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|Title:||Potassium supplying capacity of northeastern Portuguese soils|
|Abstract:||In Portugal, the response to K application is often inconsistent with the Egner-Riehm values for available K. This is partly related to high K reserves of some soils. Twenty surface soils representative of different parent materials from NE Portugal were studied to determine their K supplying capacity. Continuous cropping with perennial ryegrass permitted the assessment of the relative ability of soils to release non-exchangeable K. Soils were classified in the range of available K from medium to very high. However, their ability to supply K in the short and long term are very different. In some soils K status measured by plant growth does not fall appreciably, whilst others are rapidly exhausted, and 30% of them are very deficient in K. The supplying capacity varied both with the nature of the parent material and the degree of weathering. The soils deficient in K are those derived from basic rocks and those with more weathered clay minerals. This is the case of the soils with the largest content of organic matter where the dominant clay minerals were kaolinite and vermiculite. Soils that have the highest capacity for supplying K are highly micaceous, like those developed from mica schists, phyllites or river alluvium. In fact the amount of K released from non-exchangeable form is well correlated with the amount of illite in the clay fraction. Soil types and K buffer power coupled with available K must be taken into account when planning any application of K.|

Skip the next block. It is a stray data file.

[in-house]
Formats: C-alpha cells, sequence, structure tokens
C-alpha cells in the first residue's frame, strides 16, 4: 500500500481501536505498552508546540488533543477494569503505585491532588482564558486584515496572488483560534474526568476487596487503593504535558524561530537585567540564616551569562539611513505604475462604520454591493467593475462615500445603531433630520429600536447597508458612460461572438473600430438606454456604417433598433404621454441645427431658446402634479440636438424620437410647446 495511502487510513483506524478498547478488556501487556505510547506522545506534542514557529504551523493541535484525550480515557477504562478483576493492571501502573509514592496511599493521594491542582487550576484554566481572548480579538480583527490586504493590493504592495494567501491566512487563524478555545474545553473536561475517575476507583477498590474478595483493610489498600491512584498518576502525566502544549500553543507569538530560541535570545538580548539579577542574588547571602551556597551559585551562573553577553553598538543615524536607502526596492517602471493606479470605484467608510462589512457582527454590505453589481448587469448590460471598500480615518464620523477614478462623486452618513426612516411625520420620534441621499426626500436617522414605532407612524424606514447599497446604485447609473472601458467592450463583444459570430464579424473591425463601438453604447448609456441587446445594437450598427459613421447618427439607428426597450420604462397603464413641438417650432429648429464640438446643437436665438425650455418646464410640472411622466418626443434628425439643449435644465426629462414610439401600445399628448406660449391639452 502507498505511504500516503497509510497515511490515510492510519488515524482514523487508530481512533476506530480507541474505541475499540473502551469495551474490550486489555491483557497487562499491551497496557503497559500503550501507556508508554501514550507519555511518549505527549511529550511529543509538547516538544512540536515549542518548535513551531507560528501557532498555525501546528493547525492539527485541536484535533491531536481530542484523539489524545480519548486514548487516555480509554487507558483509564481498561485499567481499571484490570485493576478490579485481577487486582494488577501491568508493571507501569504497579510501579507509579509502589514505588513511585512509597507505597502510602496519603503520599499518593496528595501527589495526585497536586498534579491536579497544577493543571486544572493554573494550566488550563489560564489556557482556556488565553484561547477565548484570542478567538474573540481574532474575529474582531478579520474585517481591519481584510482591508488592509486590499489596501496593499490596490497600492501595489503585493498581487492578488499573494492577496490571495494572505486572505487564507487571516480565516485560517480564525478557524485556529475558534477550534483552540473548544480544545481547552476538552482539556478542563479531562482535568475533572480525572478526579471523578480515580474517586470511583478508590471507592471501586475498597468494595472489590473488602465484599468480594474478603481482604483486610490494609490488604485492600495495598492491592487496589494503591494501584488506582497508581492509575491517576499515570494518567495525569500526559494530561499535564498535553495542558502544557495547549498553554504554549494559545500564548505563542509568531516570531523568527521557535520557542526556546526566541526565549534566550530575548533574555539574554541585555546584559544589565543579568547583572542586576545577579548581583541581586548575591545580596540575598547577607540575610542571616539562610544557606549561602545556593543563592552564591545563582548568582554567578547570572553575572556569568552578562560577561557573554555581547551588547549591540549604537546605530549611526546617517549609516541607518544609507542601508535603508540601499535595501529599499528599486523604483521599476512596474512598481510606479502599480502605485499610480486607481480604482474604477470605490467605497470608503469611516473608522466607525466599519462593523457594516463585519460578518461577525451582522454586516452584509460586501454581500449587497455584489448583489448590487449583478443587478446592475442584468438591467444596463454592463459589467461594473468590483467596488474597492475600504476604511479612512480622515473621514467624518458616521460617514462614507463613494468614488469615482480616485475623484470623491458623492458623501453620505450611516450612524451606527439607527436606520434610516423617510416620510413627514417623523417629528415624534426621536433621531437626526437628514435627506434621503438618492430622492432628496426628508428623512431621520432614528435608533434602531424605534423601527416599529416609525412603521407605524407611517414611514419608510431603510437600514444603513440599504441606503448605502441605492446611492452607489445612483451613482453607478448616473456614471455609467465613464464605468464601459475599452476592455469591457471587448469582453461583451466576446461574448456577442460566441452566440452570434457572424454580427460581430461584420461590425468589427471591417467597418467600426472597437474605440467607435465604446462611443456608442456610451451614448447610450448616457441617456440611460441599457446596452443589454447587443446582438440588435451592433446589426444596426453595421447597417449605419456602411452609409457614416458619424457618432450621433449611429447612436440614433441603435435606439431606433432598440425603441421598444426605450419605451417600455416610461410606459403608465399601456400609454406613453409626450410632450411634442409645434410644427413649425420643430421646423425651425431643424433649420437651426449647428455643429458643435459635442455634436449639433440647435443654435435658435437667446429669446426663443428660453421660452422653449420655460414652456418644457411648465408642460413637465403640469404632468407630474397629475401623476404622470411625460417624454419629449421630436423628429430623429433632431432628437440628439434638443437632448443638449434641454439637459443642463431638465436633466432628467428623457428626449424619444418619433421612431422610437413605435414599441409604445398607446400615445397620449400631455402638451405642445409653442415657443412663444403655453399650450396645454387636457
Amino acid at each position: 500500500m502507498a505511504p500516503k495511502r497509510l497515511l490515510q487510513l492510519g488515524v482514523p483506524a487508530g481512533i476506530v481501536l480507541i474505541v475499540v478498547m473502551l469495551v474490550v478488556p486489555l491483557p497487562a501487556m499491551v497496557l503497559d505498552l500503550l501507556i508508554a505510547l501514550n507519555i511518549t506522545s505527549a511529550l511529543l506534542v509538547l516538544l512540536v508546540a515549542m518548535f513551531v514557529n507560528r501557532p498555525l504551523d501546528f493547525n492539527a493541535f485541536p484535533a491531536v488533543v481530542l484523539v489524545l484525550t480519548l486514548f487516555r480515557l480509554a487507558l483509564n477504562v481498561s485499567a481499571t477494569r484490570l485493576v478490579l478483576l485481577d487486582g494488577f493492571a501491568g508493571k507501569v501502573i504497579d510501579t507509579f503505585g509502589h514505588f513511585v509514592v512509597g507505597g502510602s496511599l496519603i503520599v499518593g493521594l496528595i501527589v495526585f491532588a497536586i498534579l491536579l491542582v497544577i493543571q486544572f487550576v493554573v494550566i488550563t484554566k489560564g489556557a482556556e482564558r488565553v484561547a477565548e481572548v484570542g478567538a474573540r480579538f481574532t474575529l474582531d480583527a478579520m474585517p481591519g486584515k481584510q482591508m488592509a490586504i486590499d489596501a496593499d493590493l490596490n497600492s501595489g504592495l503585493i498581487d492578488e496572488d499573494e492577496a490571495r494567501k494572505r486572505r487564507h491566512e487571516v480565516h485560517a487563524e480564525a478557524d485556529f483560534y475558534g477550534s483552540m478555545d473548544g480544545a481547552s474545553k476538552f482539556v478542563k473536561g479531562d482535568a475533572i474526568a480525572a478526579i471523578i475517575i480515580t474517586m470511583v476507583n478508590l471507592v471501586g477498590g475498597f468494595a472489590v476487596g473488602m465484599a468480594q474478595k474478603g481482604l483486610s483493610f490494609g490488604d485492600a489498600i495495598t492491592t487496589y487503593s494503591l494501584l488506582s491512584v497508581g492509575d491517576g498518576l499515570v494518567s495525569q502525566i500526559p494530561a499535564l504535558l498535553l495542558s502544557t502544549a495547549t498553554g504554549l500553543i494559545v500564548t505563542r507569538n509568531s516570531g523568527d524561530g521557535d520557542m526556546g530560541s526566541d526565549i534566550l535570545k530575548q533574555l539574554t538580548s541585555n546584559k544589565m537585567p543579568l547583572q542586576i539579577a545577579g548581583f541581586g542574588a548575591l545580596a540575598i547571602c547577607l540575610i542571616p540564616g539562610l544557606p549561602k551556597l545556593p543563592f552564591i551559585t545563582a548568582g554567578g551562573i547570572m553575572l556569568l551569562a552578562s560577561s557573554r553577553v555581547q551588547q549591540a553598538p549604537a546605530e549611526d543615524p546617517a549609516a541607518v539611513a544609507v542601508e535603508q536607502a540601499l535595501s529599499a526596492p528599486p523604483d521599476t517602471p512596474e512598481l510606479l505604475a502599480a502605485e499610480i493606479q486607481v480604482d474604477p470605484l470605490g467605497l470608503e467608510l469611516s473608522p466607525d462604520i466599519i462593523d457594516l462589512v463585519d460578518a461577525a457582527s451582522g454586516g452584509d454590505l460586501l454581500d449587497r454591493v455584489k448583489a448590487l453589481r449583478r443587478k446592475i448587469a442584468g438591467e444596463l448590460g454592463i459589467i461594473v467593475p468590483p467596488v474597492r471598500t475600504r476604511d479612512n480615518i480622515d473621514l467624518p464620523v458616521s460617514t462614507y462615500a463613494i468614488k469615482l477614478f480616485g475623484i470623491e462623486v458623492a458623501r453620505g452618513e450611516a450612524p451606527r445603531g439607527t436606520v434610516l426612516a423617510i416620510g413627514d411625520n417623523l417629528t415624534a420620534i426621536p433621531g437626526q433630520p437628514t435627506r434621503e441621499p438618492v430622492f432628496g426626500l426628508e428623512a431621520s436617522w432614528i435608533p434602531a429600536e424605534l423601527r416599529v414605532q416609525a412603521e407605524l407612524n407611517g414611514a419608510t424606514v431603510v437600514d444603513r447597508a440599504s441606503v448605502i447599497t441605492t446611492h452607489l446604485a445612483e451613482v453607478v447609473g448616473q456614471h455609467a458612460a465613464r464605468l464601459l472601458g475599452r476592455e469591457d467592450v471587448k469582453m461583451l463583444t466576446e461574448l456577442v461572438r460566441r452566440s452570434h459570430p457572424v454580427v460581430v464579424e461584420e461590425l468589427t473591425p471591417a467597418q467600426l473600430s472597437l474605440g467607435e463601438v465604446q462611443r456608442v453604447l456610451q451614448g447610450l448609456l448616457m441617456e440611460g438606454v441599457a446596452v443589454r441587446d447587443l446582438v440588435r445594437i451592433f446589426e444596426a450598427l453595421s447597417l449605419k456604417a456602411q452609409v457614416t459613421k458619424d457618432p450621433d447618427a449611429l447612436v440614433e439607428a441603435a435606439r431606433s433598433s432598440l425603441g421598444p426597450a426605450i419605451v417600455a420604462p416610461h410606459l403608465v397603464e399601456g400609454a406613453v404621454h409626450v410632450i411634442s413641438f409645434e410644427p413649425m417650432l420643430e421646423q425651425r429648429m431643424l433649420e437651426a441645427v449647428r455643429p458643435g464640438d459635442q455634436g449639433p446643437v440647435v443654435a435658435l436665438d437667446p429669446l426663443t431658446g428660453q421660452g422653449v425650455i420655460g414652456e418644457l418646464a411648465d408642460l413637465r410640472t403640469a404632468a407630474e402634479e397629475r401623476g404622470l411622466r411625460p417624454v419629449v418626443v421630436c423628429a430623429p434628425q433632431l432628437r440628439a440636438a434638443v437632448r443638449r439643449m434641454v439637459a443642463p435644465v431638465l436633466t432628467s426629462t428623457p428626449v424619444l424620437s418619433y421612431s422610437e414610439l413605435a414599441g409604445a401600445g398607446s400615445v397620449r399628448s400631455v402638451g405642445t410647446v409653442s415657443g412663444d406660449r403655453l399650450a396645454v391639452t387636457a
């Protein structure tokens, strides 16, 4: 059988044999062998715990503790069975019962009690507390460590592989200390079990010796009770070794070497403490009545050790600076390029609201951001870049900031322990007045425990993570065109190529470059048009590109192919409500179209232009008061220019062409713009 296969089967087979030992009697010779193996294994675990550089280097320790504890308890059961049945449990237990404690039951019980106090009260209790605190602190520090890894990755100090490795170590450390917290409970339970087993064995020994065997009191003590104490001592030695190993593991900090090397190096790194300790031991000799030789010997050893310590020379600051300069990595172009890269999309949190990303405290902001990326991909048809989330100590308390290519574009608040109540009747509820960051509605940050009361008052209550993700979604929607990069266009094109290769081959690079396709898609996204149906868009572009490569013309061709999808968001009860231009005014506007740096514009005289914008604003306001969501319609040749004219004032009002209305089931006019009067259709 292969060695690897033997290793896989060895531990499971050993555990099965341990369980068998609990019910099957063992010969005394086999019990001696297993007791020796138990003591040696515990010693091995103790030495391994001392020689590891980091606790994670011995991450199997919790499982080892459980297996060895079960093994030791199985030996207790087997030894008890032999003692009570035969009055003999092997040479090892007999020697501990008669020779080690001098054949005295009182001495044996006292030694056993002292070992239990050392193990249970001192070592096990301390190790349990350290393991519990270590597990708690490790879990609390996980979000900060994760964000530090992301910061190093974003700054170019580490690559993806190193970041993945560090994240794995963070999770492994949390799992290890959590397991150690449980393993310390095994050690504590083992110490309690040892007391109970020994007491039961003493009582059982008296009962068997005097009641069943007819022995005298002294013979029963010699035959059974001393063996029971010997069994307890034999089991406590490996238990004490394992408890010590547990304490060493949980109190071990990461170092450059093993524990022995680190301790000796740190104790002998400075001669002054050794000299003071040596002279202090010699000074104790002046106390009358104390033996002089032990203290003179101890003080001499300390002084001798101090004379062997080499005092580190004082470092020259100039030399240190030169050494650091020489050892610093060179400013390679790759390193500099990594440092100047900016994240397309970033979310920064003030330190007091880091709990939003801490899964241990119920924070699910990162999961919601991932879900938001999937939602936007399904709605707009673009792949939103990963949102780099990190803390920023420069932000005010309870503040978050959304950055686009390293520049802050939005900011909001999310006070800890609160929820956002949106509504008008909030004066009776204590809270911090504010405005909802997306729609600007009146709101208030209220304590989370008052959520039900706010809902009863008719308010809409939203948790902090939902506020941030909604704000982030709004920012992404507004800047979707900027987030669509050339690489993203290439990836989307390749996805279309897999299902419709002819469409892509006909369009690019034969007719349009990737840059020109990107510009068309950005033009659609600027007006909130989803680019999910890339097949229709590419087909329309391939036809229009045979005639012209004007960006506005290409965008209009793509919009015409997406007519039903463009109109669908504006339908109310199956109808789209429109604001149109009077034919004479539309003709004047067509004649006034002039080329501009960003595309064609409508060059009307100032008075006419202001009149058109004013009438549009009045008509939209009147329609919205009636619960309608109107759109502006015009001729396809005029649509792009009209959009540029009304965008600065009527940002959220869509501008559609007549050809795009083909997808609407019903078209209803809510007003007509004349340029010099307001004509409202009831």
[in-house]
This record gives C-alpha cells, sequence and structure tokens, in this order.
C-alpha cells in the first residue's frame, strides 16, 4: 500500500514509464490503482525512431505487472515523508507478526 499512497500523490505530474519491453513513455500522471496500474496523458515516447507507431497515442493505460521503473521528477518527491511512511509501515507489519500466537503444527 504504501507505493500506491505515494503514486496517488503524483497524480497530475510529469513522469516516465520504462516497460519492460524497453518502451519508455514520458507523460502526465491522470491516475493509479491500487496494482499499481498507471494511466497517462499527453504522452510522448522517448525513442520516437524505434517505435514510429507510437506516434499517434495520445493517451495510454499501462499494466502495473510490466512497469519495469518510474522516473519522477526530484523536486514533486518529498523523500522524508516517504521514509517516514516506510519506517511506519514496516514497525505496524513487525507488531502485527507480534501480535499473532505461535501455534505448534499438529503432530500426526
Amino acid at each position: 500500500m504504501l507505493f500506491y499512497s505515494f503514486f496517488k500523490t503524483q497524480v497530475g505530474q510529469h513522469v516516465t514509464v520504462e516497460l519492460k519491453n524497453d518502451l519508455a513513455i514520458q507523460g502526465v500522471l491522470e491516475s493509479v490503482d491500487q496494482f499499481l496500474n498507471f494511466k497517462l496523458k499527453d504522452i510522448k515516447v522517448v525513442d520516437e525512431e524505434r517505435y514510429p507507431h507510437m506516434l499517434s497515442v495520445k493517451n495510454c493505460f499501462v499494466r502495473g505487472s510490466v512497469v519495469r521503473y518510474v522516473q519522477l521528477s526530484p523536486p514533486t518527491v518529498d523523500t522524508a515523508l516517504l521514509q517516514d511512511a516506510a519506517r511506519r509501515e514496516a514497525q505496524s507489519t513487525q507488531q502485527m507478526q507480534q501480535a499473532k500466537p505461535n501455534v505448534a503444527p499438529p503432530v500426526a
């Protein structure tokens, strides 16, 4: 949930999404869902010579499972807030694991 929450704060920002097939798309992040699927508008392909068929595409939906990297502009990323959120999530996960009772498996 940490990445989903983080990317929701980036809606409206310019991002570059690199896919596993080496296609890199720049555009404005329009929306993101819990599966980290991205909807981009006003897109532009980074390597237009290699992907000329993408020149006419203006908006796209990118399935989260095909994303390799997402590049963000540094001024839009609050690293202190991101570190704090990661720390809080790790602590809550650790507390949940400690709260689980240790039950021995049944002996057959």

|Appears in Collections:||DEBA - Artigo publicado em Revista Científica Indexada|
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